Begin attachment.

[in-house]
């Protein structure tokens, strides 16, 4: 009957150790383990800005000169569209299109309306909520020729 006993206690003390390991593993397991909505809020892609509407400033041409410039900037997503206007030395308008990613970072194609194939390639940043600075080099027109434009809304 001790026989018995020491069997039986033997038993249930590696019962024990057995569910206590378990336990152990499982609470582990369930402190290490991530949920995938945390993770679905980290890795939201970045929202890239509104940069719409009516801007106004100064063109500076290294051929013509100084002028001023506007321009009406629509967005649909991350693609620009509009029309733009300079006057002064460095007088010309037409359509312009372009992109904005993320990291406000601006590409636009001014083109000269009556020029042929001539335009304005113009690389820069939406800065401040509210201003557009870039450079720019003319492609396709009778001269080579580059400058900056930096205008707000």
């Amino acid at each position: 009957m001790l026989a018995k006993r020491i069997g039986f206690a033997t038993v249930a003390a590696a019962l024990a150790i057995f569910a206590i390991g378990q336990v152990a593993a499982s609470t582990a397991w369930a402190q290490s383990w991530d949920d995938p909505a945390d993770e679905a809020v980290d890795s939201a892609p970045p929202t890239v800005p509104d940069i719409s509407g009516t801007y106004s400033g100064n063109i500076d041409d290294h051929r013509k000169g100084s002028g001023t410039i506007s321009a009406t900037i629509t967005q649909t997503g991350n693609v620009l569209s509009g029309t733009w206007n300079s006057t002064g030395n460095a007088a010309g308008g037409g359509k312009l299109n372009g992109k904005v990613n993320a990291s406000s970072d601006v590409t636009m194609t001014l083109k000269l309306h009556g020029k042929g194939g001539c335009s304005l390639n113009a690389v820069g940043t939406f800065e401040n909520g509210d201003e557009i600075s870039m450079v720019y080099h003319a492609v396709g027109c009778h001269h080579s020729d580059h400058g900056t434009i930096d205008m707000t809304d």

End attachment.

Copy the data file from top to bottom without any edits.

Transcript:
[in-house]
């Protein structure tokens, strides 16, 4: 009957150790383990800005000169569209299109309306909520020729 006993206690003390390991593993397991909505809020892609509407400033041409410039900037997503206007030395308008990613970072194609194939390639940043600075080099027109434009809304 001790026989018995020491069997039986033997038993249930590696019962024990057995569910206590378990336990152990499982609470582990369930402190290490991530949920995938945390993770679905980290890795939201970045929202890239509104940069719409009516801007106004100064063109500076290294051929013509100084002028001023506007321009009406629509967005649909991350693609620009509009029309733009300079006057002064460095007088010309037409359509312009372009992109904005993320990291406000601006590409636009001014083109000269009556020029042929001539335009304005113009690389820069939406800065401040509210201003557009870039450079720019003319492609396709009778001269080579580059400058900056930096205008707000």
């Amino acid at each position: 009957m001790l026989a018995k006993r020491i069997g039986f206690a033997t038993v249930a003390a590696a019962l024990a150790i057995f569910a206590i390991g378990q336990v152990a593993a499982s609470t582990a397991w369930a402190q290490s383990w991530d949920d995938p909505a945390d993770e679905a809020v980290d890795s939201a892609p970045p929202t890239v800005p509104d940069i719409s509407g009516t801007y106004s400033g100064n063109i500076d041409d290294h051929r013509k000169g100084s002028g001023t410039i506007s321009a009406t900037i629509t967005q649909t997503g991350n693609v620009l569209s509009g029309t733009w206007n300079s006057t002064g030395n460095a007088a010309g308008g037409g359509k312009l299109n372009g992109k904005v990613n993320a990291s406000s970072d601006v590409t636009m194609t001014l083109k000269l309306h009556g020029k042929g194939g001539c335009s304005l390639n113009a690389v820069g940043t939406f800065e401040n909520g509210d201003e557009i600075s870039m450079v720019y080099h003319a492609v396709g027109c009778h001269h080579s020729d580059h400058g900056t434009i930096d205008m707000t809304d």